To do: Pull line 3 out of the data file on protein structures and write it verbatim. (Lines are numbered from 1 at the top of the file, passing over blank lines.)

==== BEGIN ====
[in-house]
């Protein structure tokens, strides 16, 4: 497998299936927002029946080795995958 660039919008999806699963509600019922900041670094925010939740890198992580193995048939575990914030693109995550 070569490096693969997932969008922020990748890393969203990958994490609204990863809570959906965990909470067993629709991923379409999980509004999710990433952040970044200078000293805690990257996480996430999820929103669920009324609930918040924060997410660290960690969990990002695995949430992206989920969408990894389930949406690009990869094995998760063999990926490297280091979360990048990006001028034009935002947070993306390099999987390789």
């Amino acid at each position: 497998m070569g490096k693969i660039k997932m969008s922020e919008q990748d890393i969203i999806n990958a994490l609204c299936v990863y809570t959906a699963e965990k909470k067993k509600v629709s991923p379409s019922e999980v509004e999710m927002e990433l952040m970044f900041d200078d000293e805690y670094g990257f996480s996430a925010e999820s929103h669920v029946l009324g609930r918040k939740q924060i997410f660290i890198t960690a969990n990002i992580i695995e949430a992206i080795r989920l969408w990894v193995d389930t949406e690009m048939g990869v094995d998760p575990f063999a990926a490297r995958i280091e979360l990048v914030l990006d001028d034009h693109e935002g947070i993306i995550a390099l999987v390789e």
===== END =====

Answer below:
């Amino acid at each position: 497998m070569g490096k693969i660039k997932m969008s922020e919008q990748d890393i969203i999806n990958a994490l609204c299936v990863y809570t959906a699963e965990k909470k067993k509600v629709s991923p379409s019922e999980v509004e999710m927002e990433l952040m970044f900041d200078d000293e805690y670094g990257f996480s996430a925010e999820s929103h669920v029946l009324g609930r918040k939740q924060i997410f660290i890198t960690a969990n990002i992580i695995e949430a992206i080795r989920l969408w990894v193995d389930t949406e690009m048939g990869v094995d998760p575990f063999a990926a490297r995958i280091e979360l990048v914030l990006d001028d034009h693109e935002g947070i993306i995550a390099l999987v390789e």